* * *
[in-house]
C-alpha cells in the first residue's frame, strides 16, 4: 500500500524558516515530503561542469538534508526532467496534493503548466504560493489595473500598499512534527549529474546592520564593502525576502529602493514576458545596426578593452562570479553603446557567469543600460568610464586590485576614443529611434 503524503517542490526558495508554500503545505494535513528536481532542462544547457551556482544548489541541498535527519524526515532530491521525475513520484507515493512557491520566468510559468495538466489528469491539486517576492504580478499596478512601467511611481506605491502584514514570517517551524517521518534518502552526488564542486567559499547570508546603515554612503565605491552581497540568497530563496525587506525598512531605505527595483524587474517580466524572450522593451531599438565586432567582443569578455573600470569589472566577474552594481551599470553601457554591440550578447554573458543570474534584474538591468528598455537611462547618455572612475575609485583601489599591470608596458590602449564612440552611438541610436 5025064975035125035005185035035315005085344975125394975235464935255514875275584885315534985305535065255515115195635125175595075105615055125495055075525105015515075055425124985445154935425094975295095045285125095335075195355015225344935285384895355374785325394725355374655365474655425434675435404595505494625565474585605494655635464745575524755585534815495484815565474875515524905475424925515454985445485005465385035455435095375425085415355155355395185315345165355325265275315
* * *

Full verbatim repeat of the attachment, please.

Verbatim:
[in-house]
C-alpha cells in the first residue's frame, strides 16, 4: 500500500524558516515530503561542469538534508526532467496534493503548466504560493489595473500598499512534527549529474546592520564593502525576502529602493514576458545596426578593452562570479553603446557567469543600460568610464586590485576614443529611434 503524503517542490526558495508554500503545505494535513528536481532542462544547457551556482544548489541541498535527519524526515532530491521525475513520484507515493512557491520566468510559468495538466489528469491539486517576492504580478499596478512601467511611481506605491502584514514570517517551524517521518534518502552526488564542486567559499547570508546603515554612503565605491552581497540568497530563496525587506525598512531605505527595483524587474517580466524572450522593451531599438565586432567582443569578455573600470569589472566577474552594481551599470553601457554591440550578447554573458543570474534584474538591468528598455537611462547618455572612475575609485583601489599591470608596458590602449564612440552611438541610436 5025064975035125035005185035035315005085344975125394975235464935255514875275584885315534985305535065255515115195635125175595075105615055125495055075525105015515075055425124985445154935425094975295095045285125095335075195355015225344935285384895355374785325394725355374655365474655425434675435404595505494625565474585605494655635464745575524755585534815495484815565474875515524905475424925515454985445485005465385035455435095375425085415355155355395185315345165355325265275315